Date of Graduation


Document Type


Degree Type



Chambers College of Business and Economics



Committee Chair

Ronald J. Balvers.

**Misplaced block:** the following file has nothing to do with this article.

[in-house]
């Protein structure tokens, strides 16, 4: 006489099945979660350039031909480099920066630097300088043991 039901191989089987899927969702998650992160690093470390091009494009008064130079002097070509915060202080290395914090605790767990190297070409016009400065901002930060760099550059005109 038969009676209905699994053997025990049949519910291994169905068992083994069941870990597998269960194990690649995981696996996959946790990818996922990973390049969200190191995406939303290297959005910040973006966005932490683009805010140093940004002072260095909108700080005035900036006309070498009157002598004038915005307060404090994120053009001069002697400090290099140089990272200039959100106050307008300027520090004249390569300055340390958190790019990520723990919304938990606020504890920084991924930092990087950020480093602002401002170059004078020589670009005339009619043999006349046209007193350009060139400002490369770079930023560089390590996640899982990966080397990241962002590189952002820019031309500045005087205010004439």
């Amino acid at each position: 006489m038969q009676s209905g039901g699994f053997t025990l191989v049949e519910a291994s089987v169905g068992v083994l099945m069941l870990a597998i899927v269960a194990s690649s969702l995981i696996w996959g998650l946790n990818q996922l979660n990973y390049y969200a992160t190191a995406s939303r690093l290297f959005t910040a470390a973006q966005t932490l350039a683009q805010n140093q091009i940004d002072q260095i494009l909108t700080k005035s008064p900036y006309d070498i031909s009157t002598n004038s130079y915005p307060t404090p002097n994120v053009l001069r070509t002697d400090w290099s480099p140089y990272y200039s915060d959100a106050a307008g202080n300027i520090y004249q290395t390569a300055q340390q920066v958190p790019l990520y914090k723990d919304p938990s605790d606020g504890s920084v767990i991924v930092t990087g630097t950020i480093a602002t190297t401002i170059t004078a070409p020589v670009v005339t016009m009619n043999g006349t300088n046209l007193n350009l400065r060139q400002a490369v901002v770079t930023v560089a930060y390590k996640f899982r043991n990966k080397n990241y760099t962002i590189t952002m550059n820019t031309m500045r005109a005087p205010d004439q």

This dissertation studies two important stock market anomalies, the correlation between stock returns and inflation and the predictability of stock returns. Chapter 1 is an introduction. Chapter 2 investigates why the stock return-inflation relation changes over time. Kaul (1987) considers changes in the monetary policy regime, while Hess and Lee (1999) propose changes in the composition of structural shocks. I show in Chapter 2: (1) different from Kaul (1987) and Hess and Lee (1999), both changes in the monetary policy regime and changes in the composition of structural shocks can in principle cause changes in the stock return-inflation relation; (2) empirically, the change in the monetary policy regime is quantitatively more important in explaining the data. In Chapter 3, I propose a new test that is particularly powerful against the type of alternative proposed by the recent behavioral models. When the test is applied to the data, I find evidence supporting the behavioral models in that (1) prices of stocks with more uncertainty and slower information diffusion tend to have both short-run positive and long-run negative autocorrelations; (2) the three-factor model cannot explain all observed autocorrelation patterns. The results are not likely due to data mining, because similar autocorrelation patterns are found in different sets of portfolios, different stock markets, different sample periods, and even for using different intervals to measure autocorrelations. Motivated by the same behavioral models and the contradictory empirical evidence regarding the stock price reaction to the common factor, in Chapter 4, I propose a regression-based test that is robust to serial correlation and heteroskedasticity in stock returns. When the test is used to the data, contrary to Lewellen (2002), I find evidence in support of the behavioral models in that stock prices also short run under- and long-run overreact to market wide information.